• Google Shopping Carousel Dynamically Changes Products Below


    Google has these latest styles and shop the look carousels for some clothing queries. Now when you swipe through the carousel, Google will dynamically change the products listed below them.


  • Google Fading In Text Of Search Result Snippets On Scroll


    Google is testing fading in the text of the search result snippets as you scroll down to see more search results. The text is a light gray, and then it becomes a more solid black as you scroll toward that search result snippet.

  • Bing Tests Next Page & Refresh In Place Of Normal Pagination


    Bing is testing replacing its search pagination bar at the footer of the search results with a “next page” button and a “refresh” button. This is instead of showing the number of pages of search results that you can click on.


  • Google St. John’s Terminal Office Ribbon Cutting


    Yesterday, Google opened a new office in New York City in St. John’s Terminal. Google has a blog post with more details, a video and more photos. But here is a ribbon cutting with important Googlers and politicians from yesterday.

Other Great Search Threads:

Search Engine Land Stories:

Other Great Search Stories:

Analytics

Industry & Business

Links & Content Marketing

Local & Maps

Mobile & Voice

SEO

PPC

Search Features

Other Search

Feedback:


Have feedback on this daily recap; let me know on Twitter @rustybrick or @seroundtable, on Threads, Mastodon and Bluesky and you can follow us on Facebook and on Google News and make sure to subscribe to the YouTube channel, Apple Podcasts, Spotify, Google Podcasts or just contact us the old fashion way.



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Daily Search Forum Recap: February 21, 2024

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Here is a recap of what happened in the search forums today, through the eyes of the Search Engine Roundtable and other search forums on the web.


Google again says they want to do better with ranking smaller sites in the search results, but do they? Gartner said search volume will drop 25% by 2026, what do SEOs think? Google Ads sitelinks has a weird eligibility bug. Gmail is pushing Google Ads in the interface. The Google App has a toggle between Search and Gemini.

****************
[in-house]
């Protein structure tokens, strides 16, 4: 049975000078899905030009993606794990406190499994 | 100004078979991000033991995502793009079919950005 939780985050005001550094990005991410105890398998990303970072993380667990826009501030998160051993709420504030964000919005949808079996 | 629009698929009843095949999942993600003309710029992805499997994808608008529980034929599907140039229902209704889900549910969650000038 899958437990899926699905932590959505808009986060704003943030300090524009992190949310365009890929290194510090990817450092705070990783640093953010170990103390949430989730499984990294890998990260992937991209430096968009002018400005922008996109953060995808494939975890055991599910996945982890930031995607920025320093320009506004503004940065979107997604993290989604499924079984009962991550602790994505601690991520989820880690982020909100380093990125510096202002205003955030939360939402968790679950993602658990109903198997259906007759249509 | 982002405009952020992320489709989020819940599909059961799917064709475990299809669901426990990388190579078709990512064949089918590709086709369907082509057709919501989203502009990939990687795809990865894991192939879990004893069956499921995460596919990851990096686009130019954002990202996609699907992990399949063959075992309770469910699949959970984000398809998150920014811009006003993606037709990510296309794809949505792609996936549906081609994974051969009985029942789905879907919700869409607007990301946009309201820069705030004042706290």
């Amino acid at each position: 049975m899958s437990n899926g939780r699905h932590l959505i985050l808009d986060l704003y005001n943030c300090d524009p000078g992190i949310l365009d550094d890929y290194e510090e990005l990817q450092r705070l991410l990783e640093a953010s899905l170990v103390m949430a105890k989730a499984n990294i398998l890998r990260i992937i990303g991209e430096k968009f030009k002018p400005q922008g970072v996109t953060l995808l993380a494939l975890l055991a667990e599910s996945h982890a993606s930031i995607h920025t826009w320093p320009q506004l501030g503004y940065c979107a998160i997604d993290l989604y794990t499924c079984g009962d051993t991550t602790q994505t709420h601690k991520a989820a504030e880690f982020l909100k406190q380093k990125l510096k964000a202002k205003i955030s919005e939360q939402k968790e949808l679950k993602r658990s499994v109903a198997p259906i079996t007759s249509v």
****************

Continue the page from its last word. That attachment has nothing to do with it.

Search Engine Roundtable Stories:


  • Google: We Want To Reward The Best Content No Matter Site Size


    For the past 20 years, probably even longer, the debate about Google giving preferential treatment to large sites over small sites has been a huge topic in the SEO world and that has not changed in 2024 from 2004. Danny Sullivan, the Google Search Liaison, recently said on X, “yes, we should be rewarding the best content, regardless of site size.”


  • Only 20% Of SEOs Think Search Volume Won’t Change By 2026


    The other day, Gartner, a respected research firm, predicted that “traditional search engine volume will drop 25%, with search marketing losing market share to AI chatbots and other virtual agents.” So I asked SEOs what they think and only 20% of SEOs think search volume won’t change by 2026.

  • Google Ads Sitelink Unknown Eligibility Bug


    Google Ads has an issue with some sitelink assets where it shows the sitelinks are eligible but “limited” and the reason says “unknown.” Google’s Ads Liaison said, “the team is aware of this issue and currently on it.”

  • Google Pushing Google Ads Consults In Gmail Accounts Pop Ups


    Google is pushing some businesses to sign up for a free Google Ads consult with a Google representative through their Gmail accounts. This is in the form of a pop up in the Gmail interface, it is not a normal spammy email solicitation but rather a pop up.


  • Google App Adds Toggle Between Search & Gemini


    The popular Google app, the Google Search app, now has a toggle at the top to quickly switch between Google Search and Gemini (formerly Google Bard). It shows up at the top and is defaulted to Google Search with the super G logo but you can see the Gemini logo that you can tap on to switch to Gemini.



  • Googlers Built & Donated Skateboards


    Here is a photo from the Google Palo Alto office of some members of the Google Cloud team building and then donating skateboards. They had some event where they made skateboards and helmets for an organization named Friends for Youth.

Other Great Search Threads:

Search Engine Land Stories:

Other Great Search Stories:

Industry & Business

Links & Content Marketing

Local & Maps

Mobile & Voice

SEO

PPC

Other Search

Feedback:


Have feedback on this daily recap; let me know on Twitter @rustybrick or @seroundtable, on Threads, Mastodon and Bluesky and you can follow us on Facebook and on Google News and make sure to subscribe to the YouTube channel, Apple Podcasts, Spotify, Google Podcasts or just contact us the old fashion way.